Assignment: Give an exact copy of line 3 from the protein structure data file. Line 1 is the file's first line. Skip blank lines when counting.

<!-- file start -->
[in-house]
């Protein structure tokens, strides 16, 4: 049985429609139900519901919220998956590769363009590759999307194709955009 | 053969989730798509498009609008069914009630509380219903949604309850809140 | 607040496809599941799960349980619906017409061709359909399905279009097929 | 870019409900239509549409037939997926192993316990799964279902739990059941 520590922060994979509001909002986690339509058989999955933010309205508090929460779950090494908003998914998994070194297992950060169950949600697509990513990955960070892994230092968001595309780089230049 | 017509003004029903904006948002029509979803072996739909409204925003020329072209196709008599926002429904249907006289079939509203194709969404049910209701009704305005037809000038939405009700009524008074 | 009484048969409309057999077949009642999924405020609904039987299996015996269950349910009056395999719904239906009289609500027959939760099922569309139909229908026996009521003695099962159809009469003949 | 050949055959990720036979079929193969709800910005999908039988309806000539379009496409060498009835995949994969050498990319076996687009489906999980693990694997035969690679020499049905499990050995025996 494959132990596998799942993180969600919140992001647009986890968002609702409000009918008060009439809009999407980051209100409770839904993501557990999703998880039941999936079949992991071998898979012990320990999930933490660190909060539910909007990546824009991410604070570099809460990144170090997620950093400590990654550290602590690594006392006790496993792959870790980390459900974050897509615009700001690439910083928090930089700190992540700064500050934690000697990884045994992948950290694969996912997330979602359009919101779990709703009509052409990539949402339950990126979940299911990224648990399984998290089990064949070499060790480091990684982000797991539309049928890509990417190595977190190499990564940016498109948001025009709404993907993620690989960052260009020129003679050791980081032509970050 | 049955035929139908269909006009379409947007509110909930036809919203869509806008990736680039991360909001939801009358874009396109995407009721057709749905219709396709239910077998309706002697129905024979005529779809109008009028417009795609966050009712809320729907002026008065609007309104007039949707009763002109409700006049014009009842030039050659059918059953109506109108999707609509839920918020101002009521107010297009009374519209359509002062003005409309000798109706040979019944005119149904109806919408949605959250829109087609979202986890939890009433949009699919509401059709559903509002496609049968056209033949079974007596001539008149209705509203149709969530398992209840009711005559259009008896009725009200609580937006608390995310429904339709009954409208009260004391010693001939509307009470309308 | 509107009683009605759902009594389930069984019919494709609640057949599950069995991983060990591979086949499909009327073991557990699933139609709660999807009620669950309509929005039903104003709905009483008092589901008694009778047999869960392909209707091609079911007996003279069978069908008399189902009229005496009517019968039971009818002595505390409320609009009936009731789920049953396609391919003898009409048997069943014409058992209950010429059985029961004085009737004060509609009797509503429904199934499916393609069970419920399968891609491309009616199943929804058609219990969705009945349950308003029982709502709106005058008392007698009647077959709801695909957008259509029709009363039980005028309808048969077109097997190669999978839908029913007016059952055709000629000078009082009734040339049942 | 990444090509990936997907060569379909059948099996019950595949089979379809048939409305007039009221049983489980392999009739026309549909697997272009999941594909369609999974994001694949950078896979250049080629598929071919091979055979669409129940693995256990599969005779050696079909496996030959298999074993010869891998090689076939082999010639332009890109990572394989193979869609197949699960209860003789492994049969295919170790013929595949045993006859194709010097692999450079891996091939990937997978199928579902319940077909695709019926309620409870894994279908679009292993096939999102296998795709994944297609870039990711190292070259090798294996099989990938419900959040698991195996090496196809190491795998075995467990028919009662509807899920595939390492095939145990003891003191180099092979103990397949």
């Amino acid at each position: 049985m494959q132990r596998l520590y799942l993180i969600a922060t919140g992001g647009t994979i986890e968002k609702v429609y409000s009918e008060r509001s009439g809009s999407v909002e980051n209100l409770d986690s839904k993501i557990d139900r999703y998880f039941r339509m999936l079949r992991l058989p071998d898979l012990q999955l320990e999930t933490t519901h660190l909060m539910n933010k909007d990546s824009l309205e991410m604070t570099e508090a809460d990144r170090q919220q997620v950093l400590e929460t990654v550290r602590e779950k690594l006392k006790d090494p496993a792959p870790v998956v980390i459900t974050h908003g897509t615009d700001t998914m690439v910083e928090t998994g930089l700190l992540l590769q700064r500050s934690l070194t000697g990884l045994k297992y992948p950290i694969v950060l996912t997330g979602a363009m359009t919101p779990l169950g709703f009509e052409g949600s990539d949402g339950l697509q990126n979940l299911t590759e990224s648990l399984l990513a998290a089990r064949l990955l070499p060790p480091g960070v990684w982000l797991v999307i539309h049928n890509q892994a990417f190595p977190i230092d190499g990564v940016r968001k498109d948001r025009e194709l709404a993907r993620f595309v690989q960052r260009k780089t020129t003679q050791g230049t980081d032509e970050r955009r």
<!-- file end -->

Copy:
């Amino acid at each position: 049985m494959q132990r596998l520590y799942l993180i969600a922060t919140g992001g647009t994979i986890e968002k609702v429609y409000s009918e008060r509001s009439g809009s999407v909002e980051n209100l409770d986690s839904k993501i557990d139900r999703y998880f039941r339509m999936l079949r992991l058989p071998d898979l012990q999955l320990e999930t933490t519901h660190l909060m539910n933010k909007d990546s824009l309205e991410m604070t570099e508090a809460d990144r170090q919220q997620v950093l400590e929460t990654v550290r602590e779950k690594l006392k006790d090494p496993a792959p870790v998956v980390i459900t974050h908003g897509t615009d700001t998914m690439v910083e928090t998994g930089l700190l992540l590769q700064r500050s934690l070194t000697g990884l045994k297992y992948p950290i694969v950060l996912t997330g979602a363009m359009t919101p779990l169950g709703f009509e052409g949600s990539d949402g339950l697509q990126n979940l299911t590759e990224s648990l399984l990513a998290a089990r064949l990955l070499p060790p480091g960070v990684w982000l797991v999307i539309h049928n890509q892994a990417f190595p977190i230092d190499g990564v940016r968001k498109d948001r025009e194709l709404a993907r993620f595309v690989q960052r260009k780089t020129t003679q050791g230049t980081d032509e970050r955009r």